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Seamus Heaney

Visiting Poet

Seamus Heaney

The New York Times calls Seamus Heaney a “poet of the everyday,” and the Irish poet, teacher, critic, and translator likens his pen to his father’s spade, a tool with which he excavates truths both large and small. A master of form, Heaney’s elegantly constructed poems are grounded in the mundane realities of the everyday, even as they are electrified by the complexities of a politicized world. His poems are both accessible and elevating, his language earthy and expansive. Poetry, Heaney says, can “entrance you for a moment above the pool of your own consciousness and your own possibilities.”

In awarding him the 1995 Nobel Prize in Literature, the Swedish Academy praised his ability to “exalt everyday miracles and the living past.” A public and national poet in the same vein as W.B. Yeats, Heaney’s vivid evocation of both the sensory memories of his rural Irish boyhood and the national trauma of Northern Irish strife have led Derek Walcott to dub him the “guardian spirit of Irish poetry.”

In addition to the 1995 Nobel Prize in Literature, Heaney has received numerous other honors, including the Whitbread Prize and the Writer in Residence Award from the American Irish Foundation. He is the author of 12 books of poetry, several works of criticism, and a diverse range of well-received translations, including his internationally best-selling adaptation of Beowulf, and, most recently, The Burial at Thebes, a new translation of Sophocles’ Antigone. Heaney divides his time between Dublin, Ireland, and Cambridge, Massachusetts, where he is Ralph Waldo Emerson Poet in Residence at Harvard University.

Select Poems

The wintry haw is burning out of season,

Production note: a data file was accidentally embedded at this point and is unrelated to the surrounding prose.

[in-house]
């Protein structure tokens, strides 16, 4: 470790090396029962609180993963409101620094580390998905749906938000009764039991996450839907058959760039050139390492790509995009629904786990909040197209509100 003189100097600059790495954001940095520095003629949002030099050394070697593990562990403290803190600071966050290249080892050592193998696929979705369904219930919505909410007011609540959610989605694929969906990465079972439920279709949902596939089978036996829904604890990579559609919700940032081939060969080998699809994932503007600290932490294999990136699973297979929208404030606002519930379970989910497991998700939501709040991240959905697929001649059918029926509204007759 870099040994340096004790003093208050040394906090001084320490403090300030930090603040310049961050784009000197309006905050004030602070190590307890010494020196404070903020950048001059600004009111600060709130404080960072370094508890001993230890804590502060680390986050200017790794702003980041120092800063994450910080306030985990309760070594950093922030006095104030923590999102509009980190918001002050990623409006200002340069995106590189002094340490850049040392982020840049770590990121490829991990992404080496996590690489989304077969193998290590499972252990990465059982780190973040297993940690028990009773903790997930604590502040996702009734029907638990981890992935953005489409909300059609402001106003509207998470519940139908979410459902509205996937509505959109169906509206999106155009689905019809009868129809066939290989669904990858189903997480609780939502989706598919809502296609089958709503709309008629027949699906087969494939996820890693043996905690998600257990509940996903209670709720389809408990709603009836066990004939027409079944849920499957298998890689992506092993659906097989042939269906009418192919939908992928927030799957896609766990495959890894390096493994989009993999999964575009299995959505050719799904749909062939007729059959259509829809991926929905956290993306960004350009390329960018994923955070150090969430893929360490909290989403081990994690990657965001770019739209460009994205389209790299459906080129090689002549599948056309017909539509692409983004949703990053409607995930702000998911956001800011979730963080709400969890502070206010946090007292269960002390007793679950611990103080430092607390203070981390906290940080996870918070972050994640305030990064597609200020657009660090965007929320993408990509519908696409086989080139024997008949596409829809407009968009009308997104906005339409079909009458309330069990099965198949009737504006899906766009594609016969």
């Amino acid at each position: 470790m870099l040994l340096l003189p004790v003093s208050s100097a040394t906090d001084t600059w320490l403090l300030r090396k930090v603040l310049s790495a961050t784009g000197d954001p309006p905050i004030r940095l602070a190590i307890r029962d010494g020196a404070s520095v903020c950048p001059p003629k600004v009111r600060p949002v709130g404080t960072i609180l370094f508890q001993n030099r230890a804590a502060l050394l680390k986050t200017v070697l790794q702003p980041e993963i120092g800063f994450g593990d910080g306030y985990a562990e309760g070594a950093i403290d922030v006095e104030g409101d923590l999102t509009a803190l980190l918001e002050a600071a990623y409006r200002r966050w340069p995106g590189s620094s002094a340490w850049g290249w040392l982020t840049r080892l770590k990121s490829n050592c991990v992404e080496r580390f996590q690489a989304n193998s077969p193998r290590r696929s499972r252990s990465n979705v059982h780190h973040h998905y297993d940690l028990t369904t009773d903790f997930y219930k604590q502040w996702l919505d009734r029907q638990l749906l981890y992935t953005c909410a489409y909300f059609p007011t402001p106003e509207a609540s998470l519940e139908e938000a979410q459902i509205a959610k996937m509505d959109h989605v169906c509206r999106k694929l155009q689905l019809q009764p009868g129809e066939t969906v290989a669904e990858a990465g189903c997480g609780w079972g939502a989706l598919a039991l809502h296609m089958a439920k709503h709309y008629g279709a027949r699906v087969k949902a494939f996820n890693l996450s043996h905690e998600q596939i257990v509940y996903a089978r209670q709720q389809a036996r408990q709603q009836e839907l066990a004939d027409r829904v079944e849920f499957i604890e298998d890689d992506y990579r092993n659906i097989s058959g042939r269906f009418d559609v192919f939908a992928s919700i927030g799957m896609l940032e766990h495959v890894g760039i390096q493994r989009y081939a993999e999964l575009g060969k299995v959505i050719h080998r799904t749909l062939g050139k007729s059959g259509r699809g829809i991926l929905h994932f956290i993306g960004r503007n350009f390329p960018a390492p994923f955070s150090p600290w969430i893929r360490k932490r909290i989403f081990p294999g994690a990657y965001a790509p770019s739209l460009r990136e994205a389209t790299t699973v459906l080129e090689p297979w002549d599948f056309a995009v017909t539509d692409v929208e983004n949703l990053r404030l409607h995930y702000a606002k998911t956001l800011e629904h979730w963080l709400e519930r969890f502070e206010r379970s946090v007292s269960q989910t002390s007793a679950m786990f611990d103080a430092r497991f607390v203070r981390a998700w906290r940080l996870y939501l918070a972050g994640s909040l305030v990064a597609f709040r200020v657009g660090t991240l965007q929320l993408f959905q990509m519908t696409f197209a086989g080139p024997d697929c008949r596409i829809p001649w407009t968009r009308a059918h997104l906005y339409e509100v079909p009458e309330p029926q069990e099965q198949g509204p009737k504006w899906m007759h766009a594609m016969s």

crab of the thorn, a small light for small people,

wanting no more from them but that they keep

the wick of self-respect from dying out,

not having to blind them with illumination.

But sometimes when your breath plumes in the frost

it takes the roaming shape of Diogenes

with his lantern, seeking one just man;

so you end up scrutinized from behind the haw

he holds up at eye-level on its twig,

and you flinch before its bonded pith and stone,

its blood-prick that you wish would test and clear you,

its pecked-at ripeness that scans you, then moves on.


It was a whole new sweetness

In the early days to find

Light white muslin blouses

On a see-through nylon line

Drip-drying in the bathroom

Or a nylon slip in the shine

Of its own electricity-

As if St. Brigid once more

Had rigged up a ray of sun

Like the one she’d strung on air

To dry her own cloak on

(Hard-pressed Brigid, so

Unstoppably on the go)-

The damp and slump and unfair

Drag of the workday

Made light of and got through

As usual, brilliantly.

From ELECTRIC LIGHT (Farrar, Straus and Giroux, 2001)

And some time make the time to drive out west

Into County Clare, along the Flaggy Shore,

In September or October, when the wind

And the light are working off each other

So that the ocean on one side is wild

With foam and glitter, and inland among stones

The surface of a slate-grey lake is lit

By the earthed lightning of a flock of swans,

Their feathers roughed and ruffling, white on white,

Their fully grown headstrong-looking heads

Tucked or cresting or busy underwater.

Useless to think you’ll park and capture it

More thoroughly. You are neither here nor there,

A hurry through which known and strange things pass

As big soft buffetings come at the car sideways

And catch the heart off guard and blow it open.

From THE SPIRIT LEVEL (Farrar, Straus and Giroux, 1996)

About Seamus

Poetry Center Reading Dates: October 2004